Ugh; a Job

Stop asking me when I’m going to get a job. Thank you.

Yes, it’s a topic that needs attention. But please understand that on February 17, 2012, I lost my career. My Facebook page lists my position as COO of the Fowler family. That was spot-on at the time of Adam’s diagnosis. After his diagnosis, my job became managing him—his appointments, his medications, his behavior. Driving him where he needed to go. Attending appointments and surgeries, etc etc. I don’t need to belabor the point.

Upon his death I lost a prong of my career and personal identity—wife. Gone. In an instant. Suddenly someone else. But who? Who knows? Still haven’t figured out that part of it.

Despite no longer being a wife I was still a mother. This mothering came at a critical time for my children and I was so crippled that I didn’t know how I would provide what they needed. They put up with a lot and accomplished much of what they have without, perhaps, the presence they needed from me. On the other hand, perhaps my unavailability taught them an independence that has served them well.

Now my children are in college and active mothering is off the list as well. (Oh don’t give me that philosophy about always being a mother. You know what I mean—providing active service to my children. I am now in the reserves.)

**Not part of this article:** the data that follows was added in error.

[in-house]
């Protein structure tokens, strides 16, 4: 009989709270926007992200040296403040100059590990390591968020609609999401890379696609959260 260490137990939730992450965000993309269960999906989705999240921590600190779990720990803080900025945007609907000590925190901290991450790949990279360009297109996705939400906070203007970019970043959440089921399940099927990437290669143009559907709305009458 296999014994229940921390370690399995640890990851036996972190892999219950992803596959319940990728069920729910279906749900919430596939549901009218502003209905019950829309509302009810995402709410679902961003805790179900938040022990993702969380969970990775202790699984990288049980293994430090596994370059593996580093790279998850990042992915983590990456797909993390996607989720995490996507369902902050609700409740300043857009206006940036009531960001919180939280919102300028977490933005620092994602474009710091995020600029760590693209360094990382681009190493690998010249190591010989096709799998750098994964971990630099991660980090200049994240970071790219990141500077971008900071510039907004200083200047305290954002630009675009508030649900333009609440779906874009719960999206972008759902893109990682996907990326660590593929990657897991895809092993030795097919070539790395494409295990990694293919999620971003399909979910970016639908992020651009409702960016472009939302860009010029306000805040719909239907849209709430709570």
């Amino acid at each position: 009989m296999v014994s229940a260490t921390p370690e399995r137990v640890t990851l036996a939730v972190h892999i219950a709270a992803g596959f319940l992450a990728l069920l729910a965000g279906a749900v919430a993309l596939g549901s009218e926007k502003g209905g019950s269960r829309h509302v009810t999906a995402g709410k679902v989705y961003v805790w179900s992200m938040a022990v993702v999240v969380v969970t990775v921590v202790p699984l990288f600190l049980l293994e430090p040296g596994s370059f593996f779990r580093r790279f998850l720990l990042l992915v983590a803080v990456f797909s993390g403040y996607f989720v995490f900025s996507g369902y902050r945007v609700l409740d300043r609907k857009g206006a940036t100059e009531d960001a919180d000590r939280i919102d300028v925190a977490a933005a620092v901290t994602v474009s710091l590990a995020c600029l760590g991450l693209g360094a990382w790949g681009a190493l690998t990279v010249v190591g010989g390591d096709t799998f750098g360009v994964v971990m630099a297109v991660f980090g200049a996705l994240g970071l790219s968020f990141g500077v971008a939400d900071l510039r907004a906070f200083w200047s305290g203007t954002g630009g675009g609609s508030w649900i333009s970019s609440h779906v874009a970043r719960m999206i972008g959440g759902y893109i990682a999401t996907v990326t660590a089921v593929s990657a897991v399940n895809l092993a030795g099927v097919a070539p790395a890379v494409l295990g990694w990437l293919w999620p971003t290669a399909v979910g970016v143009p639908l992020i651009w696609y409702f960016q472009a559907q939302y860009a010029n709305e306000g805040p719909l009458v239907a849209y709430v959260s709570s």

In my previous life I was very happy with my career, *which I had chosen*. My tasks were different every day. I was active, carrying out the demands of my family. I was a project manager, chef, laundress, personal shopper, accounts payable and receivables clerk, gardener, just to name a few. Now no one needs me to do those things. How can I just jump into something else?

Because I’ll tell you, the last thing I can cope with is appearing at an office cubicle every day at 8:30 wearing an outfit from J Jill’s Wearever collection, sitting under a fluourscent light while bored co-workers interrupt what I’m trying to accomplish or while darting out for a “meeting” which is nothing more than a couple of hours of chest-butting by my esteemed colleagues. No thanks.

The dinosaurs didn’t recover when the asteroid hit the earth. Well Adam’s death was an asteroid hitting my earth. I’ve spent my time since that day first just trying to function, second making sure that my kids weren’t going off the rails, and then learning to take care of the tasks Adam always took care of, learning things like how to do home-maintenance projects myself and how to do man stuff like changing the car battery, dealing with piles of paperwork that still haven’t been completely sorted out, well you get the picture.

I know I need to get a job. I need a job not only for income to keep me from diving prematurely into my life insurance policy, but also to occupy myself and ensure human contact, to give myself a sense of accomplishment now that I am no longer a family manager. Please understand that I have to find a new life purpose, not just a hamburger-flipping job. It’s a process, and I haven’t had much brain power to flesh it out and pursue it. So please be patient.

There are people in this world who must have a job/career for personal fulfillment. I’m not one of those people. I would be perfectly happy spending the rest of my life diddling around the house with various projects, doing some volunteer work, that kind of stuff. Apparently that’s not enough, though, so I have to figure out something else.